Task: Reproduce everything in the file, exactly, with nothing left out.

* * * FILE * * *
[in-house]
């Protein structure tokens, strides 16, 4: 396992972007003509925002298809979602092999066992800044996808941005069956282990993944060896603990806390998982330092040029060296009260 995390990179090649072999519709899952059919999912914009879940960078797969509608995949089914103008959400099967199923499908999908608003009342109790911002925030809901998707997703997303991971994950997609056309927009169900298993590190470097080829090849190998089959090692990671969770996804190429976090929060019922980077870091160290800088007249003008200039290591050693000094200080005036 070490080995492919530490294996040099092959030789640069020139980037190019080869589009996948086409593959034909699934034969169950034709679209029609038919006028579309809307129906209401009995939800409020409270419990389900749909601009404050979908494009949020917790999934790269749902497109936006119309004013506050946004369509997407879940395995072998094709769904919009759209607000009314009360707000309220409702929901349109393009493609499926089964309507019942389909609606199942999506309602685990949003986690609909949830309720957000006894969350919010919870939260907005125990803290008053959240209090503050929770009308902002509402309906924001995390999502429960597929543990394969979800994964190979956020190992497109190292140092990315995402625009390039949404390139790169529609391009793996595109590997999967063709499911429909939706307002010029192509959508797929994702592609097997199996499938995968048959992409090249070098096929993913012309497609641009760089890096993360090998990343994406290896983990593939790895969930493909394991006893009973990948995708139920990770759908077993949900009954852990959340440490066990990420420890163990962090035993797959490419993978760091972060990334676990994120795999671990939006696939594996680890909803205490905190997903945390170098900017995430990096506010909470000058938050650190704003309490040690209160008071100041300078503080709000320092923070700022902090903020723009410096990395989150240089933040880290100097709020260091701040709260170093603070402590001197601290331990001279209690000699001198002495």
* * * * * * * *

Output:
[in-house]
């Protein structure tokens, strides 16, 4: 396992972007003509925002298809979602092999066992800044996808941005069956282990993944060896603990806390998982330092040029060296009260 995390990179090649072999519709899952059919999912914009879940960078797969509608995949089914103008959400099967199923499908999908608003009342109790911002925030809901998707997703997303991971994950997609056309927009169900298993590190470097080829090849190998089959090692990671969770996804190429976090929060019922980077870091160290800088007249003008200039290591050693000094200080005036 070490080995492919530490294996040099092959030789640069020139980037190019080869589009996948086409593959034909699934034969169950034709679209029609038919006028579309809307129906209401009995939800409020409270419990389900749909601009404050979908494009949020917790999934790269749902497109936006119309004013506050946004369509997407879940395995072998094709769904919009759209607000009314009360707000309220409702929901349109393009493609499926089964309507019942389909609606199942999506309602685990949003986690609909949830309720957000006894969350919010919870939260907005125990803290008053959240209090503050929770009308902002509402309906924001995390999502429960597929543990394969979800994964190979956020190992497109190292140092990315995402625009390039949404390139790169529609391009793996595109590997999967063709499911429909939706307002010029192509959508797929994702592609097997199996499938995968048959992409090249070098096929993913012309497609641009760089890096993360090998990343994406290896983990593939790895969930493909394991006893009973990948995708139920990770759908077993949900009954852990959340440490066990990420420890163990962090035993797959490419993978760091972060990334676990994120795999671990939006696939594996680890909803205490905190997903945390170098900017995430990096506010909470000058938050650190704003309490040690209160008071100041300078503080709000320092923070700022902090903020723009410096990395989150240089933040880290100097709020260091701040709260170093603070402590001197601290331990001279209690000699001198002495």